- Berginer VM, Goldsmith J, Batz U, Vardi H, Shapiro Y: Clustering of strokes in association with meteorologic factors in the Negev Desert of Israel: 1981–1983. Stroke. 1989, 20 (1): 65-69. 10.1161/01.STR.20.1.65.View ArticlePubMedGoogle Scholar
- Novikov I, Kalter-Leibovici O, Chetrit A, Stav N, Epstein Y: Weather conditions and visits to the medical wing of emergency rooms in a metropolitan area during the warm season in Israel: a predictive model. Int J Biometeorol. 2012, 56: 121-127. 10.1007/s00484-011-0403-z.View ArticlePubMedGoogle Scholar
- Vynne C, Doppelt B: Climate Change Health Preparedness in Oregon: An Assessment of Awareness. 2009, Environmental Health Committee: Preparation and Resource Needs for Potential Public Health Risks Associated with Climate Change. Climate Leadership Initiative Institute for a Sustainable Environment University of Oregon & the Oregon Coalition of Local Health OfficialsGoogle Scholar
- Brunkereef B, Holgate S: Air pollution and health. Lancet. 2002, 260 (9341): 1233-1242.View ArticleGoogle Scholar
- Alebić-Juretić A, Cvitas T, Kezele N, Klasinc L, Pehnec G, Sorgo G: Atmospheric particulate matter and ozone under heat-wave conditions: do they cause an increase of mortality in Croatia?. Bull Environ Contam Toxicol. 2007, 79 (4): 468-471. 10.1007/s00128-007-9235-2.View ArticlePubMedGoogle Scholar
- Michelozzi P, Accetta G, De Sario M, D'Ippoliti D, Marino C, Baccini M, Perucci CA, PHEWE Collaborative Group: High temperature and hospitalizations for cardiovascular and respiratory causes in 12 European cities. Am J Respir Crit Care Med. 2009, 179 (5): 383-389. 10.1164/rccm.200802-217OC.View ArticlePubMedGoogle Scholar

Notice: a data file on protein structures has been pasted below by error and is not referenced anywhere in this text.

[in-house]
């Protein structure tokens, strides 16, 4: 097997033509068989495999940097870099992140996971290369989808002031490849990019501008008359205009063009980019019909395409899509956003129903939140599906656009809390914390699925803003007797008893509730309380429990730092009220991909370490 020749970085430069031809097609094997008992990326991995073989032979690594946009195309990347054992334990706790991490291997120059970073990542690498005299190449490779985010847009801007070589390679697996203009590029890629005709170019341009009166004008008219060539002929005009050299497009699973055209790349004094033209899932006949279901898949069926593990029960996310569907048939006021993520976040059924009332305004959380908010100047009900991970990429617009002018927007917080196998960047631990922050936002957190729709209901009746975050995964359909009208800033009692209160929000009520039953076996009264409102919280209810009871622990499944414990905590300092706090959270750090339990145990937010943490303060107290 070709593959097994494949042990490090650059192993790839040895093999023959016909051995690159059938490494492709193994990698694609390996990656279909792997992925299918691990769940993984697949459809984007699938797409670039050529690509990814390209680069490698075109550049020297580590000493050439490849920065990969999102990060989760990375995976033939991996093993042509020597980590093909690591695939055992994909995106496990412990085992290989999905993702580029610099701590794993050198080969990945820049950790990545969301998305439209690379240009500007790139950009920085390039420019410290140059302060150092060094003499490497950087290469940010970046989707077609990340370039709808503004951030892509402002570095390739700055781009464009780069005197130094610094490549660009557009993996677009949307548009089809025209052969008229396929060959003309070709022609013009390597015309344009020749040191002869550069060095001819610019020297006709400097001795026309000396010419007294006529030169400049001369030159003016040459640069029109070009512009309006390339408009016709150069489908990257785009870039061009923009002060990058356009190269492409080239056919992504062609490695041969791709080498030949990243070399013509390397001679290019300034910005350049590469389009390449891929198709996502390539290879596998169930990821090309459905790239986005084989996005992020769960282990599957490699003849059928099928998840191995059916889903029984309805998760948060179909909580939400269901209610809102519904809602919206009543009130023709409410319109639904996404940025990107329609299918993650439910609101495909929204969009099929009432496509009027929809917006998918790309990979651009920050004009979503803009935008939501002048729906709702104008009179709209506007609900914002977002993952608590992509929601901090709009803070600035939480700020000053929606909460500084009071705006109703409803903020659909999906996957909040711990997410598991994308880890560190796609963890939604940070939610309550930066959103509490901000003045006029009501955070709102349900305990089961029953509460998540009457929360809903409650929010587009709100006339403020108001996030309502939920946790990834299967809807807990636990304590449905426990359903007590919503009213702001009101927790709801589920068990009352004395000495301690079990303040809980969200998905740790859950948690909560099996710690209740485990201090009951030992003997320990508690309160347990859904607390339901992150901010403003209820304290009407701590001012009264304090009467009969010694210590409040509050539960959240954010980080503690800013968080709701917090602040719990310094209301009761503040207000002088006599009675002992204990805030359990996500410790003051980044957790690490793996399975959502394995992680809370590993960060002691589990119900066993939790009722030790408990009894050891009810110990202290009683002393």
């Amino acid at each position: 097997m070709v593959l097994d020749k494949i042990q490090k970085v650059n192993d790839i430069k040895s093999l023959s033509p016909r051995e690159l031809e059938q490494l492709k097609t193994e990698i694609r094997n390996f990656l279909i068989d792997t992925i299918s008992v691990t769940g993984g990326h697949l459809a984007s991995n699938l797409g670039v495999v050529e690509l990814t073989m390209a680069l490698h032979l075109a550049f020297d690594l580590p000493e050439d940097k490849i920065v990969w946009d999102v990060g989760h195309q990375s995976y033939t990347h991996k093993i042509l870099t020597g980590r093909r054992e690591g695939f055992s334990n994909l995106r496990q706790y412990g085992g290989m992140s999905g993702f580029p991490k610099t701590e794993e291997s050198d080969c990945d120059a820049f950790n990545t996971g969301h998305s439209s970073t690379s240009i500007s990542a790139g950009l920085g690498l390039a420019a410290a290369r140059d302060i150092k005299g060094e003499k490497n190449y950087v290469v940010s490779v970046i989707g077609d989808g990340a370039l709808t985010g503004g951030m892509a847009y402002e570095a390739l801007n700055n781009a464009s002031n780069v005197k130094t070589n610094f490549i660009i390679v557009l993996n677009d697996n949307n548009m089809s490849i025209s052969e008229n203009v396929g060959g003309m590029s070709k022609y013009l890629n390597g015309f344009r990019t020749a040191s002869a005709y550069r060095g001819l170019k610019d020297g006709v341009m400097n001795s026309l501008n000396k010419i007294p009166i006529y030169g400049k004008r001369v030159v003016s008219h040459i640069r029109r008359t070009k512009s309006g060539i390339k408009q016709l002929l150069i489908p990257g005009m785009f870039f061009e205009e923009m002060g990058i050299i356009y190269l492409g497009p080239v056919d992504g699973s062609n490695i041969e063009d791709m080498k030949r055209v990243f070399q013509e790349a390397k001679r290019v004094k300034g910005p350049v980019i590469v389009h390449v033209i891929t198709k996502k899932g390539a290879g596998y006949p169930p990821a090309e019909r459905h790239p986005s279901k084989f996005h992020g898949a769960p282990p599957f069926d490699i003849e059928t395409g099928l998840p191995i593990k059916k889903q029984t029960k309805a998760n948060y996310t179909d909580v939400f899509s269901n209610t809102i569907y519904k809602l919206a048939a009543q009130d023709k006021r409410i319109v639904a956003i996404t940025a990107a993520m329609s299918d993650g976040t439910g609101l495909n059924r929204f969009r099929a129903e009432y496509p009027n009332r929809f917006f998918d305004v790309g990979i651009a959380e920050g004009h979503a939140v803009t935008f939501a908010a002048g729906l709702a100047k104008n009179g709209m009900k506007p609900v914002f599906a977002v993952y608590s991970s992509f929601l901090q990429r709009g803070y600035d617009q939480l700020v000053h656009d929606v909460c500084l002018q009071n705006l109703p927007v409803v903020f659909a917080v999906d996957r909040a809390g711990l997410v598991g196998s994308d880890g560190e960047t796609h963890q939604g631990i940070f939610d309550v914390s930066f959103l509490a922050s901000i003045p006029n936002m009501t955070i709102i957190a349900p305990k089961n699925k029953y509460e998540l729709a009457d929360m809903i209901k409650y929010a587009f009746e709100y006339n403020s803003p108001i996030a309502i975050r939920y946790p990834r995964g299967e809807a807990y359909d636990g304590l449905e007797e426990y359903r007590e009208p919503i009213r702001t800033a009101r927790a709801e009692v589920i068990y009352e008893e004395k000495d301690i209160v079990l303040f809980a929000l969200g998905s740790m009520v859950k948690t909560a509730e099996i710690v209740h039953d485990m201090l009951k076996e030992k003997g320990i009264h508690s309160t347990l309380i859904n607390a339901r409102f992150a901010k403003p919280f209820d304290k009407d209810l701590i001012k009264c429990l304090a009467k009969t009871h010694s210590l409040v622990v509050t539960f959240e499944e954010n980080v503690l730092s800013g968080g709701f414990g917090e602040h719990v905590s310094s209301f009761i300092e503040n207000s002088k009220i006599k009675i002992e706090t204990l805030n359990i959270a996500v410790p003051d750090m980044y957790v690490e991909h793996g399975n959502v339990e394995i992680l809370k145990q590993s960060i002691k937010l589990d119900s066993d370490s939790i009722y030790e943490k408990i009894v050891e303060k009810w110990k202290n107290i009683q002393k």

- Schwartz BS: Climate change and public health. 2008, Medscape Public Health,http://www.medscape.org/viewarticle/574087.Google Scholar
- Portnov B, Paz S, Linn S: What does the Inflow of Patients into the “Rambam” Medical Center in Haifa tells us about outdoor temperatures and air pollution?. GRF. 2011, 31: 39-52.Google Scholar
- Paz S, Albersheim I: Influence of warming tendency on Culex pipiens population abundance and on the probability of West Nile Fever outbreaks (Israeli case: 2001–2005). EcoHealth. 2008, 5 (1): 40-48. 10.1007/s10393-007-0150-0.View ArticlePubMedGoogle Scholar
- Semenza JC, Menne B: Climate change and infectious diseases in Europe. Lancet Infect Dis. 2009, 9: 365-375. 10.1016/S1473-3099(09)70104-5.View ArticlePubMedGoogle Scholar
- Paz S, Malkinson D, Green MS, Tsioni G, Papa A, Danis K, Sirbu A, Ceianu C, Katalin K, Ferenczi E, Zeller H, Semenza JC: Permissive summer temperatures of the 2010 European West Nile Fever upsurge. PLoS ONE. 2013, 8 (2): e56398-10.1371/journal.pone.0056398.PubMed CentralView ArticlePubMedGoogle Scholar
- D'Souza RM, Becker NG, Hall G, Moodie KB: Does ambient temperature affect foodborne disease?. Epidemiology. 2004, 15: 86-92. 10.1097/01.ede.0000101021.03453.3e.View ArticlePubMedGoogle Scholar
- Davies M, Oswald K, Mitchell T: Climate change adaptation, disaster risk reduction and social protection. Promoting Pro-Poor Growth: Social Protection. 2009, Paris: OECD, 201-217.Google Scholar
- Kendrovski V, Spasenovska M: Climate Change Health Adaptation Strategy and Action Plan of the Former Yugeslav Republic of Macedonia. 2011, Copenhagen: WHO Regional Office for EuropeGoogle Scholar